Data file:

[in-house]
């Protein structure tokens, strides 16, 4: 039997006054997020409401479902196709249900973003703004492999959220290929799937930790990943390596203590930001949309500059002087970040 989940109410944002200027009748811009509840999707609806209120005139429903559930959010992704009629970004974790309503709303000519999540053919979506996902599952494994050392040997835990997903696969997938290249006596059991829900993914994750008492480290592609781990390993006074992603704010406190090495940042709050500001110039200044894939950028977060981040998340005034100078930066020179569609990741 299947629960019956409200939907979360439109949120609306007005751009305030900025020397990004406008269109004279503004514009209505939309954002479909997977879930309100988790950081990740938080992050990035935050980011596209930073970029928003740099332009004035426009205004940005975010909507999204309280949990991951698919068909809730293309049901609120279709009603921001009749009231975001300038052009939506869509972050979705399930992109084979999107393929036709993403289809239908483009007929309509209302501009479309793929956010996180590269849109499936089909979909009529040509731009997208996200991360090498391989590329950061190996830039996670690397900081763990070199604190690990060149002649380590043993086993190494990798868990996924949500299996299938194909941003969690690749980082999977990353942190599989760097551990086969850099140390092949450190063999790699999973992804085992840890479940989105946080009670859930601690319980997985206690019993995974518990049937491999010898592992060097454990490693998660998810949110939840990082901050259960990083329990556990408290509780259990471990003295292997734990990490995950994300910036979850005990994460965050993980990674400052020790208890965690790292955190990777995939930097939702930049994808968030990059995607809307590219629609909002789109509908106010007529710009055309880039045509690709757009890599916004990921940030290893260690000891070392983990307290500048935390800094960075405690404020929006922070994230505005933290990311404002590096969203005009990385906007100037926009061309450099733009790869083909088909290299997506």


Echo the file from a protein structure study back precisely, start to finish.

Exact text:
[in-house]
């Protein structure tokens, strides 16, 4: 039997006054997020409401479902196709249900973003703004492999959220290929799937930790990943390596203590930001949309500059002087970040 989940109410944002200027009748811009509840999707609806209120005139429903559930959010992704009629970004974790309503709303000519999540053919979506996902599952494994050392040997835990997903696969997938290249006596059991829900993914994750008492480290592609781990390993006074992603704010406190090495940042709050500001110039200044894939950028977060981040998340005034100078930066020179569609990741 299947629960019956409200939907979360439109949120609306007005751009305030900025020397990004406008269109004279503004514009209505939309954002479909997977879930309100988790950081990740938080992050990035935050980011596209930073970029928003740099332009004035426009205004940005975010909507999204309280949990991951698919068909809730293309049901609120279709009603921001009749009231975001300038052009939506869509972050979705399930992109084979999107393929036709993403289809239908483009007929309509209302501009479309793929956010996180590269849109499936089909979909009529040509731009997208996200991360090498391989590329950061190996830039996670690397900081763990070199604190690990060149002649380590043993086993190494990798868990996924949500299996299938194909941003969690690749980082999977990353942190599989760097551990086969850099140390092949450190063999790699999973992804085992840890479940989105946080009670859930601690319980997985206690019993995974518990049937491999010898592992060097454990490693998660998810949110939840990082901050259960990083329990556990408290509780259990471990003295292997734990990490995950994300910036979850005990994460965050993980990674400052020790208890965690790292955190990777995939930097939702930049994808968030990059995607809307590219629609909002789109509908106010007529710009055309880039045509690709757009890599916004990921940030290893260690000891070392983990307290500048935390800094960075405690404020929006922070994230505005933290990311404002590096969203005009990385906007100037926009061309450099733009790869083909088909290299997506």